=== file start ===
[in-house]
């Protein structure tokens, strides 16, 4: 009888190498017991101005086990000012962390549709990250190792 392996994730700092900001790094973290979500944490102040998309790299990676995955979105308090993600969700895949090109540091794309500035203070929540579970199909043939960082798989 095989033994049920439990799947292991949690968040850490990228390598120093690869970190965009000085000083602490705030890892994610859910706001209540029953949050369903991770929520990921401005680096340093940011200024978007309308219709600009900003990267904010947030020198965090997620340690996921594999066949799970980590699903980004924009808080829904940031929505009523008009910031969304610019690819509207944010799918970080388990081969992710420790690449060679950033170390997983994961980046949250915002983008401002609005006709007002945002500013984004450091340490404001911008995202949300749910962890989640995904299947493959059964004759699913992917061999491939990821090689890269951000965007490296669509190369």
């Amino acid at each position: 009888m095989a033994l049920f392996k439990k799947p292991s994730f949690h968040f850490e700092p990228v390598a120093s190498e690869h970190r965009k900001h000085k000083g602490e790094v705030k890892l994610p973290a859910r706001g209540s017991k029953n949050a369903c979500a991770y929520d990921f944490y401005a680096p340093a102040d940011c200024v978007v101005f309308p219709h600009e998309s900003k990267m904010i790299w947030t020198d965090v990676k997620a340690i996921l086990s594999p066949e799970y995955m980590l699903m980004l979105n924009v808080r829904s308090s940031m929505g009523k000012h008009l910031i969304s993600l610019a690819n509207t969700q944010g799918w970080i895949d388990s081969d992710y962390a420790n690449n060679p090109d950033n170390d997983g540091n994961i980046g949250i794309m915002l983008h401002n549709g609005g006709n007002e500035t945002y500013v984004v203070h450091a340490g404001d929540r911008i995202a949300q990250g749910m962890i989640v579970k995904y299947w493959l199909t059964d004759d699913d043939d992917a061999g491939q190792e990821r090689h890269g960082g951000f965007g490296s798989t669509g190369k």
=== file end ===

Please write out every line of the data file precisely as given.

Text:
[in-house]
């Protein structure tokens, strides 16, 4: 009888190498017991101005086990000012962390549709990250190792 392996994730700092900001790094973290979500944490102040998309790299990676995955979105308090993600969700895949090109540091794309500035203070929540579970199909043939960082798989 095989033994049920439990799947292991949690968040850490990228390598120093690869970190965009000085000083602490705030890892994610859910706001209540029953949050369903991770929520990921401005680096340093940011200024978007309308219709600009900003990267904010947030020198965090997620340690996921594999066949799970980590699903980004924009808080829904940031929505009523008009910031969304610019690819509207944010799918970080388990081969992710420790690449060679950033170390997983994961980046949250915002983008401002609005006709007002945002500013984004450091340490404001911008995202949300749910962890989640995904299947493959059964004759699913992917061999491939990821090689890269951000965007490296669509190369």
């Amino acid at each position: 009888m095989a033994l049920f392996k439990k799947p292991s994730f949690h968040f850490e700092p990228v390598a120093s190498e690869h970190r965009k900001h000085k000083g602490e790094v705030k890892l994610p973290a859910r706001g209540s017991k029953n949050a369903c979500a991770y929520d990921f944490y401005a680096p340093a102040d940011c200024v978007v101005f309308p219709h600009e998309s900003k990267m904010i790299w947030t020198d965090v990676k997620a340690i996921l086990s594999p066949e799970y995955m980590l699903m980004l979105n924009v808080r829904s308090s940031m929505g009523k000012h008009l910031i969304s993600l610019a690819n509207t969700q944010g799918w970080i895949d388990s081969d992710y962390a420790n690449n060679p090109d950033n170390d997983g540091n994961i980046g949250i794309m915002l983008h401002n549709g609005g006709n007002e500035t945002y500013v984004v203070h450091a340490g404001d929540r911008i995202a949300q990250g749910m962890i989640v579970k995904y299947w493959l199909t059964d004759d699913d043939d992917a061999g491939q190792e990821r090689h890269g960082g951000f965007g490296s798989t669509g190369k």